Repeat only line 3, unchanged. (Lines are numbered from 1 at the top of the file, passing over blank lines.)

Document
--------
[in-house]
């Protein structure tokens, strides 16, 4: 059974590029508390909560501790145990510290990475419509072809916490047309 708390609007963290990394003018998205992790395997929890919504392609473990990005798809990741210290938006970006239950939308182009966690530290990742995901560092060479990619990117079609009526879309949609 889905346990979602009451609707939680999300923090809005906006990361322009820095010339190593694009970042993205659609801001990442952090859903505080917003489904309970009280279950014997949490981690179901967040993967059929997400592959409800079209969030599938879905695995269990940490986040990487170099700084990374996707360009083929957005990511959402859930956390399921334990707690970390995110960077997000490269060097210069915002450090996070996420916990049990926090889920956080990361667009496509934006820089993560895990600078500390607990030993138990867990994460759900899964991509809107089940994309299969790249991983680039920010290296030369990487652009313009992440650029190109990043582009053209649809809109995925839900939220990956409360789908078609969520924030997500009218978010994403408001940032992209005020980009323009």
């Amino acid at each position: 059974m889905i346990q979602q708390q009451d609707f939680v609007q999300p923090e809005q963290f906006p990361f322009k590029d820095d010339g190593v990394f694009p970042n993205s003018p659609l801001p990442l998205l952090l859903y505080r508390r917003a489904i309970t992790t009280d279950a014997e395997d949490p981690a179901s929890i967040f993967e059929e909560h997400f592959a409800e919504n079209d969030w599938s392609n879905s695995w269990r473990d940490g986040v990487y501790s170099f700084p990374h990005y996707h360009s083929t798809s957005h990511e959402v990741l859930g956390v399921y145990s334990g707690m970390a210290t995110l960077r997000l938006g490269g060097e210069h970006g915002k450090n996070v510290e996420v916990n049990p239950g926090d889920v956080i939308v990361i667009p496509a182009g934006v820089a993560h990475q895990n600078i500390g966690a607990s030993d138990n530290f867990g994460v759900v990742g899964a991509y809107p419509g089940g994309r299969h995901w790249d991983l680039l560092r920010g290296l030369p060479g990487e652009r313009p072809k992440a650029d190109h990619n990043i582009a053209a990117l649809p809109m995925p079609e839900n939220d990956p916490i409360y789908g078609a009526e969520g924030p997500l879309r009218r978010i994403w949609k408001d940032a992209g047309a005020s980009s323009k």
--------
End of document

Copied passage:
């Amino acid at each position: 059974m889905i346990q979602q708390q009451d609707f939680v609007q999300p923090e809005q963290f906006p990361f322009k590029d820095d010339g190593v990394f694009p970042n993205s003018p659609l801001p990442l998205l952090l859903y505080r508390r917003a489904i309970t992790t009280d279950a014997e395997d949490p981690a179901s929890i967040f993967e059929e909560h997400f592959a409800e919504n079209d969030w599938s392609n879905s695995w269990r473990d940490g986040v990487y501790s170099f700084p990374h990005y996707h360009s083929t798809s957005h990511e959402v990741l859930g956390v399921y145990s334990g707690m970390a210290t995110l960077r997000l938006g490269g060097e210069h970006g915002k450090n996070v510290e996420v916990n049990p239950g926090d889920v956080i939308v990361i667009p496509a182009g934006v820089a993560h990475q895990n600078i500390g966690a607990s030993d138990n530290f867990g994460v759900v990742g899964a991509y809107p419509g089940g994309r299969h995901w790249d991983l680039l560092r920010g290296l030369p060479g990487e652009r313009p072809k992440a650029d190109h990619n990043i582009a053209a990117l649809p809109m995925p079609e839900n939220d990956p916490i409360y789908g078609a009526e969520g924030p997500l879309r009218r978010i994403w949609k408001d940032a992209g047309a005020s980009s323009k």